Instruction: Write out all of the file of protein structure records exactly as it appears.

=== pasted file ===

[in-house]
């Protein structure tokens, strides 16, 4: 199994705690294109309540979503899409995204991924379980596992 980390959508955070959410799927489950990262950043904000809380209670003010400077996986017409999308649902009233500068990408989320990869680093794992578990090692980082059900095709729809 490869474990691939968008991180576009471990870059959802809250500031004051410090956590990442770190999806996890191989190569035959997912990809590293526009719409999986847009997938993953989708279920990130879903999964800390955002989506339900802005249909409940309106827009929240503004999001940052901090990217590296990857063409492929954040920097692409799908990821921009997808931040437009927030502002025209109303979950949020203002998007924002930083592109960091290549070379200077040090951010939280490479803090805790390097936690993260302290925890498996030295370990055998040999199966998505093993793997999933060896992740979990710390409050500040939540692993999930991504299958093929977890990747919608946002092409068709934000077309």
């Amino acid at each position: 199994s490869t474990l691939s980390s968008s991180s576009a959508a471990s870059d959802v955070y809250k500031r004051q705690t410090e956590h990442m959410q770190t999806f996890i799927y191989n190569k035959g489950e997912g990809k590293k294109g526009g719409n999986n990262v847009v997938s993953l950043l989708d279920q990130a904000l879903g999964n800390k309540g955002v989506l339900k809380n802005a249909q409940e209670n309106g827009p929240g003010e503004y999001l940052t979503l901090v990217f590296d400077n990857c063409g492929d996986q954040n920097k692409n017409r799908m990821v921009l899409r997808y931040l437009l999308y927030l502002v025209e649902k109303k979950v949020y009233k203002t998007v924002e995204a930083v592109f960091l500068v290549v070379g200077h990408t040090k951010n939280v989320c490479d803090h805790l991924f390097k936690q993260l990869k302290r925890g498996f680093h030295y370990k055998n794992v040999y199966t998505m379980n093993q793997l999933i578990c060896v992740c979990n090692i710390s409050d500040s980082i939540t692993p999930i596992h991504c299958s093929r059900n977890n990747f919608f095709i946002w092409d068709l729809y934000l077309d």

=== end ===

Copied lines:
[in-house]
């Protein structure tokens, strides 16, 4: 199994705690294109309540979503899409995204991924379980596992 980390959508955070959410799927489950990262950043904000809380209670003010400077996986017409999308649902009233500068990408989320990869680093794992578990090692980082059900095709729809 490869474990691939968008991180576009471990870059959802809250500031004051410090956590990442770190999806996890191989190569035959997912990809590293526009719409999986847009997938993953989708279920990130879903999964800390955002989506339900802005249909409940309106827009929240503004999001940052901090990217590296990857063409492929954040920097692409799908990821921009997808931040437009927030502002025209109303979950949020203002998007924002930083592109960091290549070379200077040090951010939280490479803090805790390097936690993260302290925890498996030295370990055998040999199966998505093993793997999933060896992740979990710390409050500040939540692993999930991504299958093929977890990747919608946002092409068709934000077309």
């Amino acid at each position: 199994s490869t474990l691939s980390s968008s991180s576009a959508a471990s870059d959802v955070y809250k500031r004051q705690t410090e956590h990442m959410q770190t999806f996890i799927y191989n190569k035959g489950e997912g990809k590293k294109g526009g719409n999986n990262v847009v997938s993953l950043l989708d279920q990130a904000l879903g999964n800390k309540g955002v989506l339900k809380n802005a249909q409940e209670n309106g827009p929240g003010e503004y999001l940052t979503l901090v990217f590296d400077n990857c063409g492929d996986q954040n920097k692409n017409r799908m990821v921009l899409r997808y931040l437009l999308y927030l502002v025209e649902k109303k979950v949020y009233k203002t998007v924002e995204a930083v592109f960091l500068v290549v070379g200077h990408t040090k951010n939280v989320c490479d803090h805790l991924f390097k936690q993260l990869k302290r925890g498996f680093h030295y370990k055998n794992v040999y199966t998505m379980n093993q793997l999933i578990c060896v992740c979990n090692i710390s409050d500040s980082i939540t692993p999930i596992h991504c299958s093929r059900n977890n990747f919608f095709i946002w092409d068709l729809y934000l077309d």